My son started walking very early on, he was just six months when he learned to walk. As a new mother so many people offered me advice, unwarranted most of the time. Since he was walking so early, I was advised to start potty training him. Of course, I listened, tried and failed miserably. He just wasn’t ready. So, I put it to the side until he was three and he finally caught on after reading Once Upon a Potty, and watching the Once Upon a Potty video a million times. He also loved Thomas the Tank Engine. I purchased Thomas the Tank Engine underwear and he really wanted to wear them, but I told him that they were for boys who used the potty. That book, video, and underwear coupled with my loving, patient persistence were the causes of his potty-training success.
Another piece of advice that I was given was that I should start teaching him how to read and write. So, again I tried. He just wasn’t ready. He hated holding the pencil in his hand and often cried about it. He just wanted to play. This taught me a very important lesson. Not all children are ready for academics and that it was alright to let him be a toddler and do what toddlers do-play. Play is so important for infants, toddlers and young children. Unfortunately, we are living in a society where they are making preschool and kindergarten so academic because of the pressures of standardized testing. Recess in most schools is even shorter now due to the academic curriculum. According to the American Academy of Pediatrics there are many benefits to play and they include the following:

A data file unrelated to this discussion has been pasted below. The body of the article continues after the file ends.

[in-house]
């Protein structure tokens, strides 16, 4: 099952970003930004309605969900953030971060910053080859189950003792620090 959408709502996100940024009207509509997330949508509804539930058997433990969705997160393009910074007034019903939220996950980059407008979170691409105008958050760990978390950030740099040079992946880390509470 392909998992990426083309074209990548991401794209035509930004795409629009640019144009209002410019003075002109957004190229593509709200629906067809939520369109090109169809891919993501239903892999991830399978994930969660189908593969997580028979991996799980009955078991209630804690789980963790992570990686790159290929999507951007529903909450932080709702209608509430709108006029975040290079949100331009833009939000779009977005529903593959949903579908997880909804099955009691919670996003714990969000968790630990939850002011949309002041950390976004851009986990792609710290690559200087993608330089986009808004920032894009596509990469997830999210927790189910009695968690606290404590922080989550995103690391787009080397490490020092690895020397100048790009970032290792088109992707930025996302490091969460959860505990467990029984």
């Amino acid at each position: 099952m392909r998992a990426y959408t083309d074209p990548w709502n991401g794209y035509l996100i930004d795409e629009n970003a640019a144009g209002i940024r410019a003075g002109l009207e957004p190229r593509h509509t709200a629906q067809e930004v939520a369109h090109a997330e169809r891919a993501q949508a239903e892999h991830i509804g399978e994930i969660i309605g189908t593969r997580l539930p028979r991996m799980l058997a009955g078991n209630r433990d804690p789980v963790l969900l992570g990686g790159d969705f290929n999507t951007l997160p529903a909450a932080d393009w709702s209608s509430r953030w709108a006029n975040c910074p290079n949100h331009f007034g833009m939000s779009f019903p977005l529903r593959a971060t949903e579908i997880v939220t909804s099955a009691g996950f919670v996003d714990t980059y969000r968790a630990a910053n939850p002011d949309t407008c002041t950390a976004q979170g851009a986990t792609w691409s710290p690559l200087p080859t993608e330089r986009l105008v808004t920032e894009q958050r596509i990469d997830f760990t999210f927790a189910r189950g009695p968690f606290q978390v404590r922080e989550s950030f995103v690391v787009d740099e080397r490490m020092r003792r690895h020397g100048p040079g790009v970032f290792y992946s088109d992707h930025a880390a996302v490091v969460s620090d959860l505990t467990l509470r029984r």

- Healthy brain development
- Strengthened dexterity, cognitive & emotional develop
- Develops creativity & exploration
- Develops confidence & resiliency
- Conflict resolution skills
- Self-advocacy skills
- Learn to share, work with others & negotiate
- Lowers the risk of obesity
So, don’t rush them. Let them play. Don’t give in to the pressures of our society. You are doing a great job parenting your child/children. Allow them to play. In playing they are learning a great deal. Trust me, they will be better adults for it.